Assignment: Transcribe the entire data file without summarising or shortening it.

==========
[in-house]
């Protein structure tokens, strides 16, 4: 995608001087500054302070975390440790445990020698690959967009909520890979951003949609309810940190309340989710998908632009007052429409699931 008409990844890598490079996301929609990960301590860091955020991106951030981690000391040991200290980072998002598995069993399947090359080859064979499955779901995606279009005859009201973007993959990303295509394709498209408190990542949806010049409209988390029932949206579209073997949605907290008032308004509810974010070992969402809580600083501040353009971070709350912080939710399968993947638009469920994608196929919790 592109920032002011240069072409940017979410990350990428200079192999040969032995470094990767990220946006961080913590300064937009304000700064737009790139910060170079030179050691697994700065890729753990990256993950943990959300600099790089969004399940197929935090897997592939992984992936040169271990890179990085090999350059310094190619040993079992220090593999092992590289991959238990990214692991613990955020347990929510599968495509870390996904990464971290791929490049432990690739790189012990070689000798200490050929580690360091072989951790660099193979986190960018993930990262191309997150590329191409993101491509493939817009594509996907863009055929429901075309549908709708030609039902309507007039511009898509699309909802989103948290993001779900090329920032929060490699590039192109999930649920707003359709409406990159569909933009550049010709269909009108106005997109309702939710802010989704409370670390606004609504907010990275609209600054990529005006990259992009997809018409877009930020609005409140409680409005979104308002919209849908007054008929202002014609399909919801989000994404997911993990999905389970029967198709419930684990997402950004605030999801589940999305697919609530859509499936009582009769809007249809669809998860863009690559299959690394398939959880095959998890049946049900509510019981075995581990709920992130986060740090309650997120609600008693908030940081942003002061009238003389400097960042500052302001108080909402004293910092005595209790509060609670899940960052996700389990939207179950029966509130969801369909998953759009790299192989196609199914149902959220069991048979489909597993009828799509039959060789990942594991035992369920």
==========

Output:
[in-house]
């Protein structure tokens, strides 16, 4: 995608001087500054302070975390440790445990020698690959967009909520890979951003949609309810940190309340989710998908632009007052429409699931 008409990844890598490079996301929609990960301590860091955020991106951030981690000391040991200290980072998002598995069993399947090359080859064979499955779901995606279009005859009201973007993959990303295509394709498209408190990542949806010049409209988390029932949206579209073997949605907290008032308004509810974010070992969402809580600083501040353009971070709350912080939710399968993947638009469920994608196929919790 592109920032002011240069072409940017979410990350990428200079192999040969032995470094990767990220946006961080913590300064937009304000700064737009790139910060170079030179050691697994700065890729753990990256993950943990959300600099790089969004399940197929935090897997592939992984992936040169271990890179990085090999350059310094190619040993079992220090593999092992590289991959238990990214692991613990955020347990929510599968495509870390996904990464971290791929490049432990690739790189012990070689000798200490050929580690360091072989951790660099193979986190960018993930990262191309997150590329191409993101491509493939817009594509996907863009055929429901075309549908709708030609039902309507007039511009898509699309909802989103948290993001779900090329920032929060490699590039192109999930649920707003359709409406990159569909933009550049010709269909009108106005997109309702939710802010989704409370670390606004609504907010990275609209600054990529005006990259992009997809018409877009930020609005409140409680409005979104308002919209849908007054008929202002014609399909919801989000994404997911993990999905389970029967198709419930684990997402950004605030999801589940999305697919609530859509499936009582009769809007249809669809998860863009690559299959690394398939959880095959998890049946049900509510019981075995581990709920992130986060740090309650997120609600008693908030940081942003002061009238003389400097960042500052302001108080909402004293910092005595209790509060609670899940960052996700389990939207179950029966509130969801369909998953759009790299192989196609199914149902959220069991048979489909597993009828799509039959060789990942594991035992369920």